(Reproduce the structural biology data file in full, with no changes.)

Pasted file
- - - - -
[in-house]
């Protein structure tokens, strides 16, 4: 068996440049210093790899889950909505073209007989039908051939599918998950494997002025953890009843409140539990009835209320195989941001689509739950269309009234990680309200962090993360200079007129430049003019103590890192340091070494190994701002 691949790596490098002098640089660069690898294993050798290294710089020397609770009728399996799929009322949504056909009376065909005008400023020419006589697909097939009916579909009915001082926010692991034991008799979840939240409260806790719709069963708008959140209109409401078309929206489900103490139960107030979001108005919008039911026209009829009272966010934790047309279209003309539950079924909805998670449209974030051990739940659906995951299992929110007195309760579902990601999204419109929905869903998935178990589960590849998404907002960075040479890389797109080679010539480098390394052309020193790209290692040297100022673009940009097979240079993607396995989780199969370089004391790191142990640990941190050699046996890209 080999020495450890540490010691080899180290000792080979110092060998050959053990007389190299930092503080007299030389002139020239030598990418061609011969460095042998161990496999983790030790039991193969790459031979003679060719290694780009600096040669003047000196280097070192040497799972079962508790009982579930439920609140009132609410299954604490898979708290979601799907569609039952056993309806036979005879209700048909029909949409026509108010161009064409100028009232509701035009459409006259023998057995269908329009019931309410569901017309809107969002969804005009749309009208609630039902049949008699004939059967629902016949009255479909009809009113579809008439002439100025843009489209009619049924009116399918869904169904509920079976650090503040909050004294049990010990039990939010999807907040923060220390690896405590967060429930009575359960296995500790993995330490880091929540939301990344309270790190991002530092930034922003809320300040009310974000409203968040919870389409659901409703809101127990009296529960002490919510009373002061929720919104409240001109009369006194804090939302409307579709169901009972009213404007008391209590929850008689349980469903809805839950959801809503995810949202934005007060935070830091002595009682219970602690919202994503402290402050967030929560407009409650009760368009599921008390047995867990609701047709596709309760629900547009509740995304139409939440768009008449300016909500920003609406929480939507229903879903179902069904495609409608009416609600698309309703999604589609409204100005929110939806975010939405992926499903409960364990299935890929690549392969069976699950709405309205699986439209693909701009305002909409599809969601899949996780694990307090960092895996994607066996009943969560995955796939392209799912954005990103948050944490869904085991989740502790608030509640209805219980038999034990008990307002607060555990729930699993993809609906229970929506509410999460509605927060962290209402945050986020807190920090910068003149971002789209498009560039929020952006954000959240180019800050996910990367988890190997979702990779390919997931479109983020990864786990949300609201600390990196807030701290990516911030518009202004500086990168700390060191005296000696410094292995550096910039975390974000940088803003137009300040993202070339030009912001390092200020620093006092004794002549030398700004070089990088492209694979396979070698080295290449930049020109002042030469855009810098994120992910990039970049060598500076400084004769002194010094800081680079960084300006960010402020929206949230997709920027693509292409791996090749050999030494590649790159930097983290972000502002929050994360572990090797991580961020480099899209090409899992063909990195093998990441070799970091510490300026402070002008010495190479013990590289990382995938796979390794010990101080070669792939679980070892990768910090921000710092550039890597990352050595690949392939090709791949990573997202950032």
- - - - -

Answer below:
[in-house]
């Protein structure tokens, strides 16, 4: 068996440049210093790899889950909505073209007989039908051939599918998950494997002025953890009843409140539990009835209320195989941001689509739950269309009234990680309200962090993360200079007129430049003019103590890192340091070494190994701002 691949790596490098002098640089660069690898294993050798290294710089020397609770009728399996799929009322949504056909009376065909005008400023020419006589697909097939009916579909009915001082926010692991034991008799979840939240409260806790719709069963708008959140209109409401078309929206489900103490139960107030979001108005919008039911026209009829009272966010934790047309279209003309539950079924909805998670449209974030051990739940659906995951299992929110007195309760579902990601999204419109929905869903998935178990589960590849998404907002960075040479890389797109080679010539480098390394052309020193790209290692040297100022673009940009097979240079993607396995989780199969370089004391790191142990640990941190050699046996890209 080999020495450890540490010691080899180290000792080979110092060998050959053990007389190299930092503080007299030389002139020239030598990418061609011969460095042998161990496999983790030790039991193969790459031979003679060719290694780009600096040669003047000196280097070192040497799972079962508790009982579930439920609140009132609410299954604490898979708290979601799907569609039952056993309806036979005879209700048909029909949409026509108010161009064409100028009232509701035009459409006259023998057995269908329009019931309410569901017309809107969002969804005009749309009208609630039902049949008699004939059967629902016949009255479909009809009113579809008439002439100025843009489209009619049924009116399918869904169904509920079976650090503040909050004294049990010990039990939010999807907040923060220390690896405590967060429930009575359960296995500790993995330490880091929540939301990344309270790190991002530092930034922003809320300040009310974000409203968040919870389409659901409703809101127990009296529960002490919510009373002061929720919104409240001109009369006194804090939302409307579709169901009972009213404007008391209590929850008689349980469903809805839950959801809503995810949202934005007060935070830091002595009682219970602690919202994503402290402050967030929560407009409650009760368009599921008390047995867990609701047709596709309760629900547009509740995304139409939440768009008449300016909500920003609406929480939507229903879903179902069904495609409608009416609600698309309703999604589609409204100005929110939806975010939405992926499903409960364990299935890929690549392969069976699950709405309205699986439209693909701009305002909409599809969601899949996780694990307090960092895996994607066996009943969560995955796939392209799912954005990103948050944490869904085991989740502790608030509640209805219980038999034990008990307002607060555990729930699993993809609906229970929506509410999460509605927060962290209402945050986020807190920090910068003149971002789209498009560039929020952006954000959240180019800050996910990367988890190997979702990779390919997931479109983020990864786990949300609201600390990196807030701290990516911030518009202004500086990168700390060191005296000696410094292995550096910039975390974000940088803003137009300040993202070339030009912001390092200020620093006092004794002549030398700004070089990088492209694979396979070698080295290449930049020109002042030469855009810098994120992910990039970049060598500076400084004769002194010094800081680079960084300006960010402020929206949230997709920027693509292409791996090749050999030494590649790159930097983290972000502002929050994360572990090797991580961020480099899209090409899992063909990195093998990441070799970091510490300026402070002008010495190479013990590289990382995938796979390794010990101080070669792939679980070892990768910090921000710092550039890597990352050595690949392939090709791949990573997202950032």